Step Five-Helping a Friend Survive a Breakup:
Don’t Give Advice Unless It Is Asked For
It is tempting when you see your friend suffering to start offering a heap of good advice. After all, you are seeing their situation more clearly than they are! But your friend may not be looking for advice. They may be feeling overwhelmed with their current emotions, and are not yet in the stage of being ready to move forward in any area. If the break-up involves major decisions such as moving, leaving stuff behind, or making other big life changes, be sensitive to the fact that they may have their own timing in terms of being ready to make these moves.
Before you offer advice, make sure they are ready to hear it. How do you know if they are ready? Ask them. Say, “Would you like my advice/feedback/opinion on this?” This question gives them a chance to prepare their mind to receive new and perhaps hard to hear input. If they have not deliberately turned on the “receiving” part of the brain, no amount of good advice is going to be heard. If you try to give someone advice who is not ready to receive it, they may turn their anger on you, or start avoiding you, because you represent those hard choices.
Step Six-Helping a Friend Survive a Breakup:
Be Their Fairy Godmother
In helping a friend survive a break-up you need to understand they need a lot of nurturing. They are probably not going to be able to give much in return. Hopefully some gratitude at some point, but for now they are in serious “need mode,” and you have to decide if you are up for a major energy pull. You have to balance your own needs for time, privacy, peace of mind. For example, you can’t stay up till three in the morning on the phone with them, listening to them rant about their ex. Maybe you do this once or twice, but not every day. You need to check in with yourself and make sure, in any given moment that you have the space, energy, time and willingness to listen, or hold their hand and make them feel better. If you are ready, willing and able to do this, then it is the time to heap on the chicken soup, in emotional terms. This is a right time to be a good friend. If this person is important in your life, go the extra distance. Pick them up and take them someplace and do activities that feel good to both of you.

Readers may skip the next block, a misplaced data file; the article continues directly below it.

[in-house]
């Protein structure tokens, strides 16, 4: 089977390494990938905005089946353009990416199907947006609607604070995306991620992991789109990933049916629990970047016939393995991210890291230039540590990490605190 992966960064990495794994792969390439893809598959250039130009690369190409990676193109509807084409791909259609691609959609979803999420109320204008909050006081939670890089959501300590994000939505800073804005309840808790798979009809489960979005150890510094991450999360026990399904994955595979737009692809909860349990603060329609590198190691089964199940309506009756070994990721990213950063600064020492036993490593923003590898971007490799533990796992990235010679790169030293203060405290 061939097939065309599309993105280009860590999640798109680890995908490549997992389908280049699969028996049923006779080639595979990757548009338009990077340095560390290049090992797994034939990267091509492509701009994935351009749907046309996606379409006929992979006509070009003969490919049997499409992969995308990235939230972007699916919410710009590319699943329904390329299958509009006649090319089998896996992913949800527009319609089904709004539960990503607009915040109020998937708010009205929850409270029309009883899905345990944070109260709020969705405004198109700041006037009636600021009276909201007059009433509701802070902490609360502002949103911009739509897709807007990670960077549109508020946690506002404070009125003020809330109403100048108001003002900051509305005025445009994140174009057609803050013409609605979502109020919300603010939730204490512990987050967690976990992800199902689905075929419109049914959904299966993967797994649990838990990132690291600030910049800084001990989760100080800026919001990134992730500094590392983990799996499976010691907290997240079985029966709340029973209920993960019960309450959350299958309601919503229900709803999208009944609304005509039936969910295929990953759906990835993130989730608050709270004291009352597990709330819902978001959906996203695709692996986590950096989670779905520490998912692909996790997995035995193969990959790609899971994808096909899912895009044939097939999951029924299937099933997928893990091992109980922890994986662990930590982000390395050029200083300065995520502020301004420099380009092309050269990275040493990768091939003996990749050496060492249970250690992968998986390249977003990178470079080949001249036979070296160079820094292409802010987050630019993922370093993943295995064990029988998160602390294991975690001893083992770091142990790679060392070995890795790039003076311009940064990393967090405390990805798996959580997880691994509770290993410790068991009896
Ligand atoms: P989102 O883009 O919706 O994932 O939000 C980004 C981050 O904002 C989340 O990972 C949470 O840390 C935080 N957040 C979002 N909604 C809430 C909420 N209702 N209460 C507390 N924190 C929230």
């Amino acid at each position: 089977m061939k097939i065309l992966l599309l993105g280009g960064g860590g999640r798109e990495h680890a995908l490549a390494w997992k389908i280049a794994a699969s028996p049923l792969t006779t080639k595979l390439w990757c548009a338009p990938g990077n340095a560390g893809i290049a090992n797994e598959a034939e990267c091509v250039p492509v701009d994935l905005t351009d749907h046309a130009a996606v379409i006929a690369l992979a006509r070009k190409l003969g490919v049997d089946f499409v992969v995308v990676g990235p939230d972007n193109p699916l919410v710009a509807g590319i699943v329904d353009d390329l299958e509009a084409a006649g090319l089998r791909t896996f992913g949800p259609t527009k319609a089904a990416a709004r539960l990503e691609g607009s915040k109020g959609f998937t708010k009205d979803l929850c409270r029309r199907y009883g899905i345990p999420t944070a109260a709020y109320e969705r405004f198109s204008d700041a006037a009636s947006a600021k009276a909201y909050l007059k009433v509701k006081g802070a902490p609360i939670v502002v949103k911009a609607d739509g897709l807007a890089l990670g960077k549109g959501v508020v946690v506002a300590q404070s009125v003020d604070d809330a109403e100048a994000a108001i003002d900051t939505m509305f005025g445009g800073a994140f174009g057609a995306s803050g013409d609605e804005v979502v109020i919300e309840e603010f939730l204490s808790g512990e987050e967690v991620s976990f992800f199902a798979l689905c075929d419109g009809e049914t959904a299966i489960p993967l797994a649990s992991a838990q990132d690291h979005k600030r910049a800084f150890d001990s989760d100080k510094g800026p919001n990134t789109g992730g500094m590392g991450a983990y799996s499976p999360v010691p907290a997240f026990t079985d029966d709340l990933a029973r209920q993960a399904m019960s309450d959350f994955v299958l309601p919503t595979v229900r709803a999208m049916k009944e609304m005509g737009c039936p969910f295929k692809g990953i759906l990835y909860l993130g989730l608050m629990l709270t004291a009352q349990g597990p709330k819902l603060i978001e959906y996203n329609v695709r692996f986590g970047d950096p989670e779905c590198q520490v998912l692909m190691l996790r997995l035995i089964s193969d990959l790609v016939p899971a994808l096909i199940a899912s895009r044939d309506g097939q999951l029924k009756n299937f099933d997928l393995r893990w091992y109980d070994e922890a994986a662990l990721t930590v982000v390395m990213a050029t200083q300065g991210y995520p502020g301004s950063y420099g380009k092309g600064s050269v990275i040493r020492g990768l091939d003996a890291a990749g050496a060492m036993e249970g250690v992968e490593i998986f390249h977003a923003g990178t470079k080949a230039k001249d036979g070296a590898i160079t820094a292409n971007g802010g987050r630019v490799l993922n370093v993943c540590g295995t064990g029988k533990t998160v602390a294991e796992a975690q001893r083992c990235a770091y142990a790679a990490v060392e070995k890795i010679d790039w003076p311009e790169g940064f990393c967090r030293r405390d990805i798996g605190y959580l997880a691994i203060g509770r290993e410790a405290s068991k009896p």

Step Seven: Helping a Friend Survive a Breakup:
Be The Lighthouse
Your job right now is to shine the light on a possible future. You want to offer the possibility of hope and new directions. This could be as simple as just being in a good mood yourself. You want to just be yourself, giving them your presence. Sometimes they need to talk. Sometimes they just need your presence. Sometimes they need to be active and engaged. Sometimes they need reflection. If your friend is stuck obsessing, refer them to our article on “Breaking the Cycle of Obsession.” Help them to not submit to terrible self condemnation. Challenge statements they make about what a loser or rotten person they are. Remind them they are worthy of happiness and love.
In summary, your friend needs you right now. It is a wonderful thing to help someone who needs you. You can be their perfect fairy godmother, delivering support, inspiration and distraction from their pain. Just make sure you don’t lose your own balance. Remember, this too shall pass, so never buy into their version of reality as being permanent.